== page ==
|By Tom O'Connor, Treasurer|
| Well, the Presidio machine marches on
despite budget cuts city-wide, despite all Department members just voting themselves a pay cut, despite all of the complete and unqualified failures of the merger so far. The latest development is the implementation of the new, new, new Rapid Paramedic Response System (RPRS) plan
12 ALS engines immediately, with a total of 18 by July 1st. And while increased ALS engines are a dramatic improvement in the services we offer to the community, the manner in which this new plan is being implemented negates all of the benefits
and only spells troubles for the future of the San Francisco Fire Department.
The last pilot program the Department went through was not without its problems namely the one and one ambulance. Everyone wants to blame the ALS trucks for the failure of the pilot program, but if the trucks werent chasing understaffed ambulances all around the City, then the trucks would never
|have left their first alarm areas. Now with an increase in the number of ALS engines, and an increase in the number of one and one ambulances, the same scenario will be happening
only this time engines will be crisscrossing the city trying to chase down an ambulance being driven by a probie firefighter.
Of course, the Presidio will mobilize their army of statisticians (who should really be staffing ambulances to help their overworked brothers and sisters) and these desk jockeys will come out with all sorts of facts and figures that look wonderful but mean nothing. Facts and figures like the time it takes a paramedic to get to the scene of course with more medics on more engines they will get there quicker, but will they do anything different than the firefighters before the ambulance arrives? And once the ambulance gets on the scene, will there be a longer transfer process from one medic to another, thereby even further delaying the patients transport to the hospital. This is San Francisco folks, only 49 square miles, if you swing a dead cat over your head youre likely to hit at least two hospitals. All we should be doing is stabilizing and rapidly transporting victims. If we were out in Vacaville or Lake Tahoe, then more advanced treatments would be necessary because of the long transport times.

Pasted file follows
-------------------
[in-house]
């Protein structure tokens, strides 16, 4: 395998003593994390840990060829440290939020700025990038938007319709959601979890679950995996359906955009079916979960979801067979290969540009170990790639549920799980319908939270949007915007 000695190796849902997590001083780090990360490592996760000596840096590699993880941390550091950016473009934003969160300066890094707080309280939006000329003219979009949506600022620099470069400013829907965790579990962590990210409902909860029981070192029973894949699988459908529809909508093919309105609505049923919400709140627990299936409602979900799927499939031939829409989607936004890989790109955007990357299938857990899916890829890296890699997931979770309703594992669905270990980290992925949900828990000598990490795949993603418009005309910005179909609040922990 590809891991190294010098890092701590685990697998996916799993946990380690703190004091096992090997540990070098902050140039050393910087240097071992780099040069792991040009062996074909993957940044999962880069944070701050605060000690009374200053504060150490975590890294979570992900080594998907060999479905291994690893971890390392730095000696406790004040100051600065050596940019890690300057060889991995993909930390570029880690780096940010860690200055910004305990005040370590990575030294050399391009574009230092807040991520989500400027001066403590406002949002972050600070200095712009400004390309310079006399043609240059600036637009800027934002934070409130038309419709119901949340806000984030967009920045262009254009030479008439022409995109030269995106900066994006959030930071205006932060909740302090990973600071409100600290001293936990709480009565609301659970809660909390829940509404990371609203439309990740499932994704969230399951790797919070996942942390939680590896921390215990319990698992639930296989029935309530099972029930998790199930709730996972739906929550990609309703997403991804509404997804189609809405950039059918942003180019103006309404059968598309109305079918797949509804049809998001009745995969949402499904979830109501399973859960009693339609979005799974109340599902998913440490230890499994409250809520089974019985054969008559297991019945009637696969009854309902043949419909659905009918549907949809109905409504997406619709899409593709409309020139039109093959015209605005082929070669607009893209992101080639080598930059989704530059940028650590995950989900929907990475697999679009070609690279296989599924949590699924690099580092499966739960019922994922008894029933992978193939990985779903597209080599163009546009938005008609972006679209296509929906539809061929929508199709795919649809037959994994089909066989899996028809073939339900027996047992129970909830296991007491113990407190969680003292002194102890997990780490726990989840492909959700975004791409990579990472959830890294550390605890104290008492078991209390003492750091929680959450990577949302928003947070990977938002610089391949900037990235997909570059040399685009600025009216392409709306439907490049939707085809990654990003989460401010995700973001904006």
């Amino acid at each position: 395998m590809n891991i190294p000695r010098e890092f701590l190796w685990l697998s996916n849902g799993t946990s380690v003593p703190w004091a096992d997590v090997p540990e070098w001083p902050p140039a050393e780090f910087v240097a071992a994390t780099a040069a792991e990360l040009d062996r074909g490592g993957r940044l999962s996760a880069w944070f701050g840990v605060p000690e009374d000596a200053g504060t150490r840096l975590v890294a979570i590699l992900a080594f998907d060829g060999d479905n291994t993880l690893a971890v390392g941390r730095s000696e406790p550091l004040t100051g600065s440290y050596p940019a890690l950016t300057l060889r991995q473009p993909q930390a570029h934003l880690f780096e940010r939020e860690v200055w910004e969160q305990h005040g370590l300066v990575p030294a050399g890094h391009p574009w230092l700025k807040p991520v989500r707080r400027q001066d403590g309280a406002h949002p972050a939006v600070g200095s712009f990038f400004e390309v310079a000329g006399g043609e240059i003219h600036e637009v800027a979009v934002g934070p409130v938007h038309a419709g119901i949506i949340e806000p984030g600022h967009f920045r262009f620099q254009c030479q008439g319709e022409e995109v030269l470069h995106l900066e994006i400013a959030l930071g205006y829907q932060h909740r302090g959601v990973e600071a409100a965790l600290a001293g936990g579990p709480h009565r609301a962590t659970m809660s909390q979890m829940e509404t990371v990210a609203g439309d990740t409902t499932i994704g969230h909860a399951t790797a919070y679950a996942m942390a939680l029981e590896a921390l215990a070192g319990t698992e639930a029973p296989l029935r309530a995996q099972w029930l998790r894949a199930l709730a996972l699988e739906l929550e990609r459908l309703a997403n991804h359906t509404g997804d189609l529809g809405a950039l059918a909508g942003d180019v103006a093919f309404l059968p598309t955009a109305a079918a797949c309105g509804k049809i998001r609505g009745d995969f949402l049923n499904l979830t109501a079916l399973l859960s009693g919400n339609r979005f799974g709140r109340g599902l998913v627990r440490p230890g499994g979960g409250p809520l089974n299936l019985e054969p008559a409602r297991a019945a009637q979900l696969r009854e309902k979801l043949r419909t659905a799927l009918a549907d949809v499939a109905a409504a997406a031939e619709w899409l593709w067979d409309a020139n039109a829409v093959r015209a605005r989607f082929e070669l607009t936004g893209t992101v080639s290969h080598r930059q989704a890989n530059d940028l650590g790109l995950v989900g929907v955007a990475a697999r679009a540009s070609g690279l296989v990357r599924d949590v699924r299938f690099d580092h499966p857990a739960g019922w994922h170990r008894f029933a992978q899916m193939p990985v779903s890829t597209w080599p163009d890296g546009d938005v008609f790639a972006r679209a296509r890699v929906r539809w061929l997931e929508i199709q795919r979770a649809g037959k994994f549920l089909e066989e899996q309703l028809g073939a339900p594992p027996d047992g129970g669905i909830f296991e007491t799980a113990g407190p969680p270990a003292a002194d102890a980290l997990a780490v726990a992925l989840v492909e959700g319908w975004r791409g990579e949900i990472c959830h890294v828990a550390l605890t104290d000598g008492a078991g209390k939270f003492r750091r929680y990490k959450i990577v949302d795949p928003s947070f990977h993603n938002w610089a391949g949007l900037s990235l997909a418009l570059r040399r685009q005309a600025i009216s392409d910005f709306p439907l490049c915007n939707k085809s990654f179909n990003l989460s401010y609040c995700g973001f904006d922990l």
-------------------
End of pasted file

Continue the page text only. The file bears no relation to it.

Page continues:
What other facts and figures will the Presidios Statistical Attack Department (S.A.D.) roll out? How about the ol TFCI? Whats that you ask? Why its the Time to First Critical Intervention, of course. The TFCI is supposed to measure if ALS care is actually being delivered earlier than it was before the RPRS. What could be wrong with this statistic? Well, nothing really if you ignore the fact that a recent study conducted for the Department reported that the Department lacks the reporting capabilities to completely and accurately determine changes in TFCI.
The study also went on to say that the Department needs to measure the frequency of delivery of ALS care. Specifically, the report said, the Department may wish to determine the degree to which a RPRS system makes available a high standard of patient care that is justified by sufficient need for that care. Put more simply, how often does the ALS paramedic make a difference by performing a skill that an EMT could not have done?
The study, conducted by Amiee Albertson of the UC Berkeley School of Public Policy, goes on to conclude that the Department should also measure on-scene times for the RPRS ambulances. The study determined that some paramedics report that the ambulance paramedic who arrives after the ALS engine or truck may perform his/her own evaluation. This may be due to lack of familiarity with paramedics recently hired by the Department, or to the perception by one medic that another is incompetent.
The report also noted that measurements of the impact on fire response times were not measured. Albertson concludes, the Department should monitor what impact RPRS in fact has on non-CBD response times, and particularly for working fires. Now the report also went on to state that 25 ALS engines and 19 one and one ambulances were needed to make the whole RPRS work properly, but like the Presidio, Im going to ignore numbers that dont fit in with my operational models.